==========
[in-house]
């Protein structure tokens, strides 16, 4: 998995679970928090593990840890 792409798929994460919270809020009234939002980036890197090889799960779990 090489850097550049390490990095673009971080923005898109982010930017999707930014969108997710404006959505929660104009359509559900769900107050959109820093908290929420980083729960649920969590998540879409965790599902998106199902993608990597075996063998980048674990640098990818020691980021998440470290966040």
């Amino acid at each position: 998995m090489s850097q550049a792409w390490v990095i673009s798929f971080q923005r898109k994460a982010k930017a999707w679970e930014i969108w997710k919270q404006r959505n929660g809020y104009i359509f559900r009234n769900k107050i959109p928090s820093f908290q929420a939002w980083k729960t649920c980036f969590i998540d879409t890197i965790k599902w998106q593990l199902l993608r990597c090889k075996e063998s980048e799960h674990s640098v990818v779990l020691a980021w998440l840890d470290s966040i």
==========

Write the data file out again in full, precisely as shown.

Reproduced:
[in-house]
């Protein structure tokens, strides 16, 4: 998995679970928090593990840890 792409798929994460919270809020009234939002980036890197090889799960779990 090489850097550049390490990095673009971080923005898109982010930017999707930014969108997710404006959505929660104009359509559900769900107050959109820093908290929420980083729960649920969590998540879409965790599902998106199902993608990597075996063998980048674990640098990818020691980021998440470290966040």
């Amino acid at each position: 998995m090489s850097q550049a792409w390490v990095i673009s798929f971080q923005r898109k994460a982010k930017a999707w679970e930014i969108w997710k919270q404006r959505n929660g809020y104009i359509f559900r009234n769900k107050i959109p928090s820093f908290q929420a939002w980083k729960t649920c980036f969590i998540d879409t890197i965790k599902w998106q593990l199902l993608r990597c090889k075996e063998s980048e799960h674990s640098v990818v779990l020691a980021w998440l840890d470290s966040i």